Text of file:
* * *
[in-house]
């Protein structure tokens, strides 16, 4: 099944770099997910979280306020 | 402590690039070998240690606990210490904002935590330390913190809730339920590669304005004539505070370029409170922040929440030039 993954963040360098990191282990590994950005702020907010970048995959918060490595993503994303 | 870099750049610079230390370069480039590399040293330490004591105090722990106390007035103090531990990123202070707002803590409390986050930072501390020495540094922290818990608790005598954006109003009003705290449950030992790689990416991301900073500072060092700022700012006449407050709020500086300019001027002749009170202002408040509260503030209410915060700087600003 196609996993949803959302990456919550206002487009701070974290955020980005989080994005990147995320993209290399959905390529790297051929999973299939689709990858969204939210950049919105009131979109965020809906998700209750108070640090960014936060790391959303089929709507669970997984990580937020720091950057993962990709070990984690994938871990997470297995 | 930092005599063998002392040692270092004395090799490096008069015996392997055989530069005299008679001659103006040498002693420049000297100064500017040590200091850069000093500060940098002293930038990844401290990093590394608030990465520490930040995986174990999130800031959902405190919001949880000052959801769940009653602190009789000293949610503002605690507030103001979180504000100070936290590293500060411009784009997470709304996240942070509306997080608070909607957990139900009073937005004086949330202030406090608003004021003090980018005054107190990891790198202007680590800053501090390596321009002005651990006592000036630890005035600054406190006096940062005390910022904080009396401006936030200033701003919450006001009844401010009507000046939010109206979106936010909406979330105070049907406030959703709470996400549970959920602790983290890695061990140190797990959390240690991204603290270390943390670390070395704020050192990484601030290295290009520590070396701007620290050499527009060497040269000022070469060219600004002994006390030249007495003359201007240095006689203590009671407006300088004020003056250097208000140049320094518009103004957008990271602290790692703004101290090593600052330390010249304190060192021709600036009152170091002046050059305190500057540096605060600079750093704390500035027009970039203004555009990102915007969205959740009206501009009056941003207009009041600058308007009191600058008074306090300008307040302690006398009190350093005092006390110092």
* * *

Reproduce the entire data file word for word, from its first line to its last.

[in-house]
């Protein structure tokens, strides 16, 4: 099944770099997910979280306020 | 402590690039070998240690606990210490904002935590330390913190809730339920590669304005004539505070370029409170922040929440030039 993954963040360098990191282990590994950005702020907010970048995959918060490595993503994303 | 870099750049610079230390370069480039590399040293330490004591105090722990106390007035103090531990990123202070707002803590409390986050930072501390020495540094922290818990608790005598954006109003009003705290449950030992790689990416991301900073500072060092700022700012006449407050709020500086300019001027002749009170202002408040509260503030209410915060700087600003 196609996993949803959302990456919550206002487009701070974290955020980005989080994005990147995320993209290399959905390529790297051929999973299939689709990858969204939210950049919105009131979109965020809906998700209750108070640090960014936060790391959303089929709507669970997984990580937020720091950057993962990709070990984690994938871990997470297995 | 930092005599063998002392040692270092004395090799490096008069015996392997055989530069005299008679001659103006040498002693420049000297100064500017040590200091850069000093500060940098002293930038990844401290990093590394608030990465520490930040995986174990999130800031959902405190919001949880000052959801769940009653602190009789000293949610503002605690507030103001979180504000100070936290590293500060411009784009997470709304996240942070509306997080608070909607957990139900009073937005004086949330202030406090608003004021003090980018005054107190990891790198202007680590800053501090390596321009002005651990006592000036630890005035600054406190006096940062005390910022904080009396401006936030200033701003919450006001009844401010009507000046939010109206979106936010909406979330105070049907406030959703709470996400549970959920602790983290890695061990140190797990959390240690991204603290270390943390670390070395704020050192990484601030290295290009520590070396701007620290050499527009060497040269000022070469060219600004002994006390030249007495003359201007240095006689203590009671407006300088004020003056250097208000140049320094518009103004957008990271602290790692703004101290090593600052330390010249304190060192021709600036009152170091002046050059305190500057540096605060600079750093704390500035027009970039203004555009990102915007969205959740009206501009009056941003207009009041600058308007009191600058008074306090300008307040302690006398009190350093005092006390110092």